Strolling through Dublin city centre in my Liverpool shirt, blazer on, 51st State style, a few randomers commented, a mixture of kinship from LFC’s strong Irish contingent and scorn from the odd Man Utd fan; but the popularity of the English Premier League in Ireland is overshadowed by their love of gaelic sports. At Na Fianna, the gaelic sports club that played exemplary host to this out-of-shape blogger and six other members of the same stag party, we were told that the two biggest sports in Ireland are gaelic football and hurling.
We learnt how clubs like this one had dozens and dozens of teams across genders and age groups from as young as under-8s and every city, town and village has a club or a whole host of clubs, and if you are born in a neighbourhood associated with a particular club, then that’s your allegiance set for life.
Out of each club are rosters of different squads representing different gaelic sports, much like at Na Fianna where they have gaelic handball, football and hurling teams. It’s a community atmosphere where people frequent as boys then men, and as girls then women. Star players, who rise through the ranks to achieve the honour of representing their county team, are expected to pay their dues and show up at their local club to take training sessions with the kids. One of the chaps involved in our sessions is the uncle of a top hurling player for Dublin County, but you’d have no idea.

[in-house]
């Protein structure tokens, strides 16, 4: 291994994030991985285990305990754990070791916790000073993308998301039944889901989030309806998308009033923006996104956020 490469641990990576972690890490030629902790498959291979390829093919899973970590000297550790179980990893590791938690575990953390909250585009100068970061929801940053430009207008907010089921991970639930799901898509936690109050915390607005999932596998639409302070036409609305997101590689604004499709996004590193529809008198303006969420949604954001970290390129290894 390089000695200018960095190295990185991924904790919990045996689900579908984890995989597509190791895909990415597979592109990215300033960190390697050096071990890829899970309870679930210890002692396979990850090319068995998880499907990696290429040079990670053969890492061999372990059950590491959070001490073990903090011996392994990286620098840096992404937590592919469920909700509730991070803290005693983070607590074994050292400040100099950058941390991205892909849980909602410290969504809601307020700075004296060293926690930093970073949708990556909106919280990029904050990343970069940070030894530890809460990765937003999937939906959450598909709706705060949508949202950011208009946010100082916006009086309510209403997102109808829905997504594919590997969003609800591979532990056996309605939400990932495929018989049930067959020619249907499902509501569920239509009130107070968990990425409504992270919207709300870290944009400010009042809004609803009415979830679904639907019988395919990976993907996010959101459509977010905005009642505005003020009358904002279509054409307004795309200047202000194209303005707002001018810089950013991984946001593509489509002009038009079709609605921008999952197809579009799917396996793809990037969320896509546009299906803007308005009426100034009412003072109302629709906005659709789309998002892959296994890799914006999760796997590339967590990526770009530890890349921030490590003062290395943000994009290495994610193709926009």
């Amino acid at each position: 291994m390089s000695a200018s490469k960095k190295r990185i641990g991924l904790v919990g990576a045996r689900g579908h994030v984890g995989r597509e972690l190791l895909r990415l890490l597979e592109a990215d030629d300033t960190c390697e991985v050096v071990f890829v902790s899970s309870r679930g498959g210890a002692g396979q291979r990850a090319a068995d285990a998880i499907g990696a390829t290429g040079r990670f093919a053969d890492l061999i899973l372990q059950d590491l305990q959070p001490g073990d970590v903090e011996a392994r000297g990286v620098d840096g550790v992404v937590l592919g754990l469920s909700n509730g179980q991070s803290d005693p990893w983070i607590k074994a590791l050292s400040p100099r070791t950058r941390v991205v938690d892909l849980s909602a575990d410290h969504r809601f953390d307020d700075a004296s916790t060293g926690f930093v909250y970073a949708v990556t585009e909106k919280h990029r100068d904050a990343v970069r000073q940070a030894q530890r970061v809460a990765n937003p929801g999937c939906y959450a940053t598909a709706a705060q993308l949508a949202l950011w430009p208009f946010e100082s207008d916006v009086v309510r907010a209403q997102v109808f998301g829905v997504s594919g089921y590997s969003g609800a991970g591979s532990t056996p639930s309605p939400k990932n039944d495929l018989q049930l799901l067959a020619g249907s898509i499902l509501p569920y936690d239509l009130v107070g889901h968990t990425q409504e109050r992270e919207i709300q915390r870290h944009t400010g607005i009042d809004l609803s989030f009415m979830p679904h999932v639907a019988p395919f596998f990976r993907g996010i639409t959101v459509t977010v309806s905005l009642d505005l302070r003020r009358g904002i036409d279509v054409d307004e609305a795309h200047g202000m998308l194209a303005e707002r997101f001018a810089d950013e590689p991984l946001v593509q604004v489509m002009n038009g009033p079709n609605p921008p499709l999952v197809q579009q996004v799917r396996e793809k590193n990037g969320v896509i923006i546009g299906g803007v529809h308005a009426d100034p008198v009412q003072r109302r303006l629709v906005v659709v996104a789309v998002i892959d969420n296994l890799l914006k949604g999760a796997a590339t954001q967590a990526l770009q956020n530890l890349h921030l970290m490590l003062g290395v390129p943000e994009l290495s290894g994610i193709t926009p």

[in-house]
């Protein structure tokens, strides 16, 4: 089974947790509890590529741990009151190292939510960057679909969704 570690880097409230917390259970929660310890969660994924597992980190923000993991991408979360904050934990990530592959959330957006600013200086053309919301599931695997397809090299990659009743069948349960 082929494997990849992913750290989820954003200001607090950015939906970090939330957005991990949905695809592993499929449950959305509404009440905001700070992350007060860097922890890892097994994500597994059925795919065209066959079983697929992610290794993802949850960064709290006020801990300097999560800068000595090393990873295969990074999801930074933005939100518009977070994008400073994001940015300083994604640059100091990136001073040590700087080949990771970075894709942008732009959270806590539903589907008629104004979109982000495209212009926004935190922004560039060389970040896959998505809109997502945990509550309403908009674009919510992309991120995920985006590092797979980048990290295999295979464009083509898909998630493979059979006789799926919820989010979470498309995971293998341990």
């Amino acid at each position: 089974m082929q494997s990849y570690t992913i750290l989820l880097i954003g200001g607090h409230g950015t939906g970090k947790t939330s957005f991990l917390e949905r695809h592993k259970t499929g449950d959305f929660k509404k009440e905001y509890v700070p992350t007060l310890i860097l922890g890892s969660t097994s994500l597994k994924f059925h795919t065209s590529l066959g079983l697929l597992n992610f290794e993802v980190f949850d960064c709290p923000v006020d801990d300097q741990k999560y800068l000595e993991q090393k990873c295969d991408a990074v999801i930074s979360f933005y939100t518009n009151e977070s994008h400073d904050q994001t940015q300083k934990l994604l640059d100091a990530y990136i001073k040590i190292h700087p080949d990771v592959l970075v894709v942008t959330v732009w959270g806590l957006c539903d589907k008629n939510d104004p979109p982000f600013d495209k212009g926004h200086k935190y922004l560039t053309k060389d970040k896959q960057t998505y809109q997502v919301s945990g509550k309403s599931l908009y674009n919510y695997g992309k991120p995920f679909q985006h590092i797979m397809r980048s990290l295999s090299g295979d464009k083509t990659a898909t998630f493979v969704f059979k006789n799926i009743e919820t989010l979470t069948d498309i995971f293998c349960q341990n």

Unlike soccer, where the stars are millionaires and live very differently to the supporters who pay through the nose to watch them perform in front of television cameras broadcasting the action worldwide, gaelic sports appear to have retained their ameuter standing albeit with a huge following. The biggest clashes regularly attract crowds of more than 40,000 – not unlike your average EPL fixture – and the All-Ireland Finals attract 82,500 fans every September at the purpose-built Croke Park stadium near Dublin city centre.
The best way I can describe hurling is hockey with a shorter stock and a broad oval blade but you can run with the ball – which is baseball-like – on the oval of your stick like you’re competing in the egg and spoon race, you can flick the ball into your hands and smash the ball with your knuckles to pass it. You can only carry the ball in your hand for a maximum of four consecutive steps mind. The purpose is to out score the opposing team by slamming the ball into the back of the net – much like a soccer goal. I’m scratching the surface on the rules here, but needless to say it was a heck of a lot to take in, not least since I’d grabbed about four hours sleep that morning before arising for a 4am flight across the water. You’ll have to forgive me if my mind wasn’t just a tad distracted by cravings for a couple of Guinness too. Fast isn’t it: